MEC Celebrates 30 Years

May 9, 2023


Han Burrell’s work piles up in the dish room of Concordia College’s dining services in Moorhead, Minn. That’s the nature of his job, which requires him to keep the dishes clean for approximately 1,900 students six days a week. “I enjoy my work,” Burrell said through an American Sign Language (ASL) interpreter.

Because Han is Deaf, work conversations with his managers and coworkers often happen through handwritten notes and text messages. It’s a scenario repeated across Minnesota’s Deaf, DeafBlind and Hard of Hearing workforce. But Han isn’t alone. His Minnesota Employment Center (MEC) Occupational Communications Specialist Becca Hinckley supports him. “When you work with MEC, we don’t just work with individuals, but the companies too. We have the resources and connections to ensure that placement or follow- up services go smoothly for all parties,” Hinckley said.

MEC Celebrates 30 Years Han at work cropped

Han Burrel working at Concordia College in Moorhead, Minn.

Hinckley, who is also fluent in ASL, is based in the Fargo-Moorhead area. She is one of 14 MEC team members providing employment support services to Deaf, DeafBlind and Hard of Hearing people across Minnesota. In 2022 MEC supported 185 employers and Minnesotans who worked to discover new skills, explored career opportunities, and found meaningful employment.

Hinckly began working with Burrell in 2018 and checks in with him daily. Supports include ensuring interpreters are present at work events, working on transportation to work, and explaining his benefits and schedule changes. She has also facilitated Deaf culture training with Burrell’s team and set up supports which allow him to work independently.

Three decades of support

We are celebrating MEC’s 30th Anniversary in 2023. The program began because people referred to Rise’s Vocational Rehabilitation Services (VRS) job programs were having difficulty maintaining
employment. “Communication issues or another concern would pop up, and people would quit. Then they would come back to VRS and start again. It became a cycle, and we realized there was a need for a program with a specific goal to support job stability in the Deaf community,” said MEC program manager Sheila Ritter.

In 2015 MEC expanded outside the Twin Cities Metro. Growth was slow, and many local organizations were skeptical that the new support services from MEC would last because other programs had not. “Supporting people in rural areas is very different from urban areas,” Ritter said. “Up until that point, there hadn’t been a person-to-person connection with people. We’ve been fortunate to have many long-term team members, like Becca, who have provided stability.”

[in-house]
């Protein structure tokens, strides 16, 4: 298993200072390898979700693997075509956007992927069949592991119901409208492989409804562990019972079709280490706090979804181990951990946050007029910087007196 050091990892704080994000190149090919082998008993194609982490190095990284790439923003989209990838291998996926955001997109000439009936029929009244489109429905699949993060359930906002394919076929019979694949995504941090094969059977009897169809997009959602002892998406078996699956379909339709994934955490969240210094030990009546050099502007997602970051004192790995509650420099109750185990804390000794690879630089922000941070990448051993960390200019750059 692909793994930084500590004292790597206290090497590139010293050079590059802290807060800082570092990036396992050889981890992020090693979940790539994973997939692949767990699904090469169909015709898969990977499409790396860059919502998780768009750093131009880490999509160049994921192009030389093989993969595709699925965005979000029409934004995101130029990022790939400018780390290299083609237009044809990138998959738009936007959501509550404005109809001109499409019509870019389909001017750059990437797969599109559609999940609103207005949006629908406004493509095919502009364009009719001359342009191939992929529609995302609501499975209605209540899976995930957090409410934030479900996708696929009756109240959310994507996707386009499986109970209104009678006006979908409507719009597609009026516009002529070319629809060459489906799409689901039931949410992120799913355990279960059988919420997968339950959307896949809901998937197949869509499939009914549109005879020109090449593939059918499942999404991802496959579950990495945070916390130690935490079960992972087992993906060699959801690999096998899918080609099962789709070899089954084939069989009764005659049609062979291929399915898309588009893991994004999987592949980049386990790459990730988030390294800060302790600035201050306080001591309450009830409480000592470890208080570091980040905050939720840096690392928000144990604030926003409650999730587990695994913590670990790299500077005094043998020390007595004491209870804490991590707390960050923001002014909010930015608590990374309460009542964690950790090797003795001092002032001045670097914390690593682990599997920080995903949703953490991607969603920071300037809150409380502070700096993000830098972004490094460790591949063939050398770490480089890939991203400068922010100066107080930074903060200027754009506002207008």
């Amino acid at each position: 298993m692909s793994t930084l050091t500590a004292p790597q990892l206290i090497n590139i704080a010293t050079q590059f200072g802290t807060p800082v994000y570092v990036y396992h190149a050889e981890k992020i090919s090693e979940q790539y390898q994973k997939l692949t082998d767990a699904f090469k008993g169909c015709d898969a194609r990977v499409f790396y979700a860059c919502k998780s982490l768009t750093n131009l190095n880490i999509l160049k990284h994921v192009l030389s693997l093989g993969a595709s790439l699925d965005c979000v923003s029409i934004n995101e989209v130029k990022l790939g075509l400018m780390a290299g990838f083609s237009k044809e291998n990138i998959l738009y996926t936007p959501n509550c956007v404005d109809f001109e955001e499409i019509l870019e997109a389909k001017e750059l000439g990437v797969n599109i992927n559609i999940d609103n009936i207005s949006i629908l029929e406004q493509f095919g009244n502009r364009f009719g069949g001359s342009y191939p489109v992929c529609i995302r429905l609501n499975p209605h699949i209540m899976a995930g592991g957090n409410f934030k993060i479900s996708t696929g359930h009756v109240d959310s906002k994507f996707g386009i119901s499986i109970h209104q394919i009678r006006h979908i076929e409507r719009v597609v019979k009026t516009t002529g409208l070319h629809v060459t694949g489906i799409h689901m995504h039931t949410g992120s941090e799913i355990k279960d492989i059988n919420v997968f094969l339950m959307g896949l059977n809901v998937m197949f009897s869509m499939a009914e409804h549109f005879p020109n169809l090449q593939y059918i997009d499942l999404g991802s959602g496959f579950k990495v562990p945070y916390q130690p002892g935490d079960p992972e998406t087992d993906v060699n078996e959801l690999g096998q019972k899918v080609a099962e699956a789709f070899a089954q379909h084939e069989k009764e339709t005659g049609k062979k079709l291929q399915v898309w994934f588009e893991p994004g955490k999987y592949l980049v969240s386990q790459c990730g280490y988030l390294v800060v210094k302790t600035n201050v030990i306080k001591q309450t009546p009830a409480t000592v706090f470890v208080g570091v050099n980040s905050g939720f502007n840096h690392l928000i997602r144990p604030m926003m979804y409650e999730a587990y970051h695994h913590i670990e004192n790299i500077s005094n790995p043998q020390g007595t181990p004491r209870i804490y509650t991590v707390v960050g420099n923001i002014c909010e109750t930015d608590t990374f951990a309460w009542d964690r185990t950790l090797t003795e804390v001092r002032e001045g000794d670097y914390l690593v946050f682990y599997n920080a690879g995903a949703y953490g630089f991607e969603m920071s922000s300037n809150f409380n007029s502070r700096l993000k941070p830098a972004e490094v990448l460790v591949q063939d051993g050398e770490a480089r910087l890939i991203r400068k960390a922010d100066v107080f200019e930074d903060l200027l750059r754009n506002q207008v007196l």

Hinckley, who has been with Rise for six years, continues to devote work time to educating employers while supporting the people she serves. “Most employers I have encountered have never worked with a Deaf, DeafBlind, or Hard of Hearing person. They depend on me for education about Deaf culture. There is also a lack of interpreters in our area, which can cause delays during the interview and onboarding period, and that’s frustrating,” she said.

New services on the way

MEC is continuing to change and grow to offer more person-centered support. In the summer of 2021, the St. Paul office relocated as a result of a new partnership with ThinkSelf, a Deaf-led adult support organization that provides education, literacy expansion, goal-setting and workforce readiness. Future initiatives will will bring support programs in line with statewide changes that blend VRS services and waiver funding. Those plans are still being formed, but eventually could lead to additional growth, including more people to support, new funding mechanisms and likely more team members too.

Robert Reedy, senior director of vocational servies at Rise, says figuring out how many people could eventually be served is difficult because state data is currently unavailable. “Deaf people are underserved because there aren’t enough support people who are qualified to meet their needs,” Reedy said. “They haven’t always been able to receive services from someone who understands what it is like to work with someone who is Deaf, DeafBlind, or Hard of Hearing.”

Hinckely is one of those qualified people. She says providing specialize services to meet individuals’ needs is fulfilling. “My favorite part of the job is watching the people we support land dream jobs and watching them grow and succeed,” she said.